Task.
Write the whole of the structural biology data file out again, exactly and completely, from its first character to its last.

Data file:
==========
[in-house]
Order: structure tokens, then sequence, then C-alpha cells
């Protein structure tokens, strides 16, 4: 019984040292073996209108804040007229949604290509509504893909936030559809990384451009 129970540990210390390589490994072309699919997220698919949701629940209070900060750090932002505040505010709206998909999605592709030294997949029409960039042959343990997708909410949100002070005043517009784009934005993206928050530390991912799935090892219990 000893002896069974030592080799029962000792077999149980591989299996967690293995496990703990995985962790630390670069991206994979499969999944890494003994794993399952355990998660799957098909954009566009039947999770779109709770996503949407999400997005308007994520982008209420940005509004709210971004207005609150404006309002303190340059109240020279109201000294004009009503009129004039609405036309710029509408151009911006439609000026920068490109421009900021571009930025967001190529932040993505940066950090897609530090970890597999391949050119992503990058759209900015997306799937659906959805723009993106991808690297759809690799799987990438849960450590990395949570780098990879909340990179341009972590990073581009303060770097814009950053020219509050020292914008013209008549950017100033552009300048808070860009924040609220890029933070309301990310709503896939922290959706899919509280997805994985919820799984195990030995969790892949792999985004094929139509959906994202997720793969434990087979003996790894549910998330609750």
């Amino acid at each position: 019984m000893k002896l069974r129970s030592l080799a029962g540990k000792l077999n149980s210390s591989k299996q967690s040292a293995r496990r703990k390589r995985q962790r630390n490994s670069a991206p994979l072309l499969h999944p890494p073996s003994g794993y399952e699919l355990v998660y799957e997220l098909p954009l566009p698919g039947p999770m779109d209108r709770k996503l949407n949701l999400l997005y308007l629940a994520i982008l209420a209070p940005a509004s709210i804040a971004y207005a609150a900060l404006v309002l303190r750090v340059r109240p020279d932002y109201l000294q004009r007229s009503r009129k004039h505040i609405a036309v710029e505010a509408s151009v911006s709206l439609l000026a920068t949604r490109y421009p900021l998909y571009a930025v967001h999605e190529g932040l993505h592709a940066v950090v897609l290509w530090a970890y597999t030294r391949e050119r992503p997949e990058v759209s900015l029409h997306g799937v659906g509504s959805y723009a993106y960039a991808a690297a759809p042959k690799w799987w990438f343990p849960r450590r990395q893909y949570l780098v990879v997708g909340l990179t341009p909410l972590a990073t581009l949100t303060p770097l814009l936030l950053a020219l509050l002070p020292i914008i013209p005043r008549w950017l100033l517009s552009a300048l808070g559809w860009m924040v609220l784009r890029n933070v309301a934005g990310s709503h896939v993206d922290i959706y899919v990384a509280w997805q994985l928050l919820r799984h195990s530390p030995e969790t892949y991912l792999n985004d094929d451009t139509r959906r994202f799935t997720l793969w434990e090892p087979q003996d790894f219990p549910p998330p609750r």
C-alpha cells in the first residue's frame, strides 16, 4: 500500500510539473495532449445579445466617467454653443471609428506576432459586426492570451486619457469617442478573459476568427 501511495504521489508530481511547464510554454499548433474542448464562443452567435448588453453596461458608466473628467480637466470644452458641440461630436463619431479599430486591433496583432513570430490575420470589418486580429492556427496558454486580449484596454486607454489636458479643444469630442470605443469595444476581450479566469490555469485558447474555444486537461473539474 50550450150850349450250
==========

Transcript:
[in-house]
Order: structure tokens, then sequence, then C-alpha cells
């Protein structure tokens, strides 16, 4: 019984040292073996209108804040007229949604290509509504893909936030559809990384451009 129970540990210390390589490994072309699919997220698919949701629940209070900060750090932002505040505010709206998909999605592709030294997949029409960039042959343990997708909410949100002070005043517009784009934005993206928050530390991912799935090892219990 000893002896069974030592080799029962000792077999149980591989299996967690293995496990703990995985962790630390670069991206994979499969999944890494003994794993399952355990998660799957098909954009566009039947999770779109709770996503949407999400997005308007994520982008209420940005509004709210971004207005609150404006309002303190340059109240020279109201000294004009009503009129004039609405036309710029509408151009911006439609000026920068490109421009900021571009930025967001190529932040993505940066950090897609530090970890597999391949050119992503990058759209900015997306799937659906959805723009993106991808690297759809690799799987990438849960450590990395949570780098990879909340990179341009972590990073581009303060770097814009950053020219509050020292914008013209008549950017100033552009300048808070860009924040609220890029933070309301990310709503896939922290959706899919509280997805994985919820799984195990030995969790892949792999985004094929139509959906994202997720793969434990087979003996790894549910998330609750």
């Amino acid at each position: 019984m000893k002896l069974r129970s030592l080799a029962g540990k000792l077999n149980s210390s591989k299996q967690s040292a293995r496990r703990k390589r995985q962790r630390n490994s670069a991206p994979l072309l499969h999944p890494p073996s003994g794993y399952e699919l355990v998660y799957e997220l098909p954009l566009p698919g039947p999770m779109d209108r709770k996503l949407n949701l999400l997005y308007l629940a994520i982008l209420a209070p940005a509004s709210i804040a971004y207005a609150a900060l404006v309002l303190r750090v340059r109240p020279d932002y109201l000294q004009r007229s009503r009129k004039h505040i609405a036309v710029e505010a509408s151009v911006s709206l439609l000026a920068t949604r490109y421009p900021l998909y571009a930025v967001h999605e190529g932040l993505h592709a940066v950090v897609l290509w530090a970890y597999t030294r391949e050119r992503p997949e990058v759209s900015l029409h997306g799937v659906g509504s959805y723009a993106y960039a991808a690297a759809p042959k690799w799987w990438f343990p849960r450590r990395q893909y949570l780098v990879v997708g909340l990179t341009p909410l972590a990073t581009l949100t303060p770097l814009l936030l950053a020219l509050l002070p020292i914008i013209p005043r008549w950017l100033l517009s552009a300048l808070g559809w860009m924040v609220l784009r890029n933070v309301a934005g990310s709503h896939v993206d922290i959706y899919v990384a509280w997805q994985l928050l919820r799984h195990s530390p030995e969790t892949y991912l792999n985004d094929d451009t139509r959906r994202f799935t997720l793969w434990e090892p087979q003996d790894f219990p549910p998330p609750r």
C-alpha cells in the first residue's frame, strides 16, 4: 500500500510539473495532449445579445466617467454653443471609428506576432459586426492570451486619457469617442478573459476568427 501511495504521489508530481511547464510554454499548433474542448464562443452567435448588453453596461458608466473628467480637466470644452458641440461630436463619431479599430486591433496583432513570430490575420470589418486580429492556427496558454486580449484596454486607454489636458479643444469630442470605443469595444476581450479566469490555469485558447474555444486537461473539474 50550450150850349450250